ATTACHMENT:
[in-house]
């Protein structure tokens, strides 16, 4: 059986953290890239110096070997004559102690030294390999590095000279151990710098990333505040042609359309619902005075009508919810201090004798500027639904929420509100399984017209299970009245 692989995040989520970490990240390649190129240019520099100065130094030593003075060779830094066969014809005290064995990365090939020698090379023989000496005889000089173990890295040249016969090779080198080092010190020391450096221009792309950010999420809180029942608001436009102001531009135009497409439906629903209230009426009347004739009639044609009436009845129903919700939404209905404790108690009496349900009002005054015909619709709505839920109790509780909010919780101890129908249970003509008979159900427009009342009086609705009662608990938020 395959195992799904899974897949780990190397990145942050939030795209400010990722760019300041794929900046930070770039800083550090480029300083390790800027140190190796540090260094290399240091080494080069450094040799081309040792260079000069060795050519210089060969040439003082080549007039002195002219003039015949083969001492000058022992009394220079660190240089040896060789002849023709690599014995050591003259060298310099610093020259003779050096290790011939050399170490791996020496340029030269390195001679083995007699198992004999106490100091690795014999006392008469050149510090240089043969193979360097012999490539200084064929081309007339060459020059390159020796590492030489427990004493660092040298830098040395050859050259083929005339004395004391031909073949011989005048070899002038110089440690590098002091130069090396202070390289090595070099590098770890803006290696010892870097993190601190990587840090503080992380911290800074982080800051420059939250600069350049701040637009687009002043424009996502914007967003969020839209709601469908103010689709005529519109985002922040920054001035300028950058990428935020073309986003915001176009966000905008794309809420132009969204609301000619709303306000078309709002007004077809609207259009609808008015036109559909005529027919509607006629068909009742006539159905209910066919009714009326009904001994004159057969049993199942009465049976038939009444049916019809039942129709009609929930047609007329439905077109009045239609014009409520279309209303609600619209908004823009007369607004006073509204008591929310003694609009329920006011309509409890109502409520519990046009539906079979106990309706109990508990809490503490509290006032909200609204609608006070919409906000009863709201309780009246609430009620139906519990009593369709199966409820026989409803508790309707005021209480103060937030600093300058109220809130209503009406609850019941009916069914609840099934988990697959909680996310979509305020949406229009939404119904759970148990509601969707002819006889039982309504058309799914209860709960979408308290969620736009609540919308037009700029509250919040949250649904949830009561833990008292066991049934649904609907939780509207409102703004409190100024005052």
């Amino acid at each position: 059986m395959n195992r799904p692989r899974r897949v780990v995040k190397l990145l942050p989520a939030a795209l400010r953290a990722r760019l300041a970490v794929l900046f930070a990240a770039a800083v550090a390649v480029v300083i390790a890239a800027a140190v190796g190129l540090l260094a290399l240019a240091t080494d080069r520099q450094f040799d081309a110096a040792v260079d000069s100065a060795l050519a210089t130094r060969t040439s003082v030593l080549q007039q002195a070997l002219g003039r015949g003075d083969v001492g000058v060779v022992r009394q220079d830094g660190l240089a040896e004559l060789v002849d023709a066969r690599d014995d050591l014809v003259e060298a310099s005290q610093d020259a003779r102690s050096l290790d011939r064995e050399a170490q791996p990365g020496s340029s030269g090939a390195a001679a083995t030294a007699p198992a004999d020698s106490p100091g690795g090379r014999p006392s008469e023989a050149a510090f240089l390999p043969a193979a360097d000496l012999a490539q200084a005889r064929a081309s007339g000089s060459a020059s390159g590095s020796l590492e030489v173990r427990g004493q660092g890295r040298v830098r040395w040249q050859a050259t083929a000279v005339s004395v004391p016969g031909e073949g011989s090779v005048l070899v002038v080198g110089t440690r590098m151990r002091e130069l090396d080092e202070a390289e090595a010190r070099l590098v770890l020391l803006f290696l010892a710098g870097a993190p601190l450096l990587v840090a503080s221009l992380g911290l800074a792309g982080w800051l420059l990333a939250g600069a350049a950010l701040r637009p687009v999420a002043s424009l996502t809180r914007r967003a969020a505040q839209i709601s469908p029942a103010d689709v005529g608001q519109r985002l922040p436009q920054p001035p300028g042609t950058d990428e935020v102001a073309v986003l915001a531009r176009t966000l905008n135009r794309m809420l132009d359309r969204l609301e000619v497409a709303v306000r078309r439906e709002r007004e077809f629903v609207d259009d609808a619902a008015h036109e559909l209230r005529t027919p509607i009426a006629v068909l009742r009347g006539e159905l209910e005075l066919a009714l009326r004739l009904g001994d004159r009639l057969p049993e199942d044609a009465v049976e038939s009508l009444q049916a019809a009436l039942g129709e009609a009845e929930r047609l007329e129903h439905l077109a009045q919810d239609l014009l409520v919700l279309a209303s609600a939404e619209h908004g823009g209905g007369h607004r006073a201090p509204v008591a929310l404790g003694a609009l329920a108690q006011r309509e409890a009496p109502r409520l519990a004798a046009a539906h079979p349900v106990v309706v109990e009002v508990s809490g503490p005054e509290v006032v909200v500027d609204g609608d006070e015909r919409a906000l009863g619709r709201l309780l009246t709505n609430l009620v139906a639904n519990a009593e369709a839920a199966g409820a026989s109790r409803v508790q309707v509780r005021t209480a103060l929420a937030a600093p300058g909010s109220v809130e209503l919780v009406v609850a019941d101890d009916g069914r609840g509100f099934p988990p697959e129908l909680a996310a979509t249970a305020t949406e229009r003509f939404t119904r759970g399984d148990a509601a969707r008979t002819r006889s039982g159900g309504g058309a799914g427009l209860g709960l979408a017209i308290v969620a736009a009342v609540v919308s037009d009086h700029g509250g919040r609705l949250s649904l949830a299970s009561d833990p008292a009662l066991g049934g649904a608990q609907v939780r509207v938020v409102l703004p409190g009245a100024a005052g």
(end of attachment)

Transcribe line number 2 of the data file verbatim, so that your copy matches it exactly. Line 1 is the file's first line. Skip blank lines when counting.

């Protein structure tokens, strides 16, 4: 059986953290890239110096070997004559102690030294390999590095000279151990710098990333505040042609359309619902005075009508919810201090004798500027639904929420509100399984017209299970009245 692989995040989520970490990240390649190129240019520099100065130094030593003075060779830094066969014809005290064995990365090939020698090379023989000496005889000089173990890295040249016969090779080198080092010190020391450096221009792309950010999420809180029942608001436009102001531009135009497409439906629903209230009426009347004739009639044609009436009845129903919700939404209905404790108690009496349900009002005054015909619709709505839920109790509780909010919780101890129908249970003509008979159900427009009342009086609705009662608990938020 395959195992799904899974897949780990190397990145942050939030795209400010990722760019300041794929900046930070770039800083550090480029300083390790800027140190190796540090260094290399240091080494080069450094040799081309040792260079000069060795050519210089060969040439003082080549007039002195002219003039015949083969001492000058022992009394220079660190240089040896060789002849023709690599014995050591003259060298310099610093020259003779050096290790011939050399170490791996020496340029030269390195001679083995007699198992004999106490100091690795014999006392008469050149510090240089043969193979360097012999490539200084064929081309007339060459020059390159020796590492030489427990004493660092040298830098040395050859050259083929005339004395004391031909073949011989005048070899002038110089440690590098002091130069090396202070390289090595070099590098770890803006290696010892870097993190601190990587840090503080992380911290800074982080800051420059939250600069350049701040637009687009002043424009996502914007967003969020839209709601469908103010689709005529519109985002922040920054001035300028950058990428935020073309986003915001176009966000905008794309809420132009969204609301000619709303306000078309709002007004077809609207259009609808008015036109559909005529027919509607006629068909009742006539159905209910066919009714009326009904001994004159057969049993199942009465049976038939009444049916019809039942129709009609929930047609007329439905077109009045239609014009409520279309209303609600619209908004823009007369607004006073509204008591929310003694609009329920006011309509409890109502409520519990046009539906079979106990309706109990508990809490503490509290006032909200609204609608006070919409906000009863709201309780009246609430009620139906519990009593369709199966409820026989409803508790309707005021209480103060937030600093300058109220809130209503009406609850019941009916069914609840099934988990697959909680996310979509305020949406229009939404119904759970148990509601969707002819006889039982309504058309799914209860709960979408308290969620736009609540919308037009700029509250919040949250649904949830009561833990008292066991049934649904609907939780509207409102703004409190100024005052």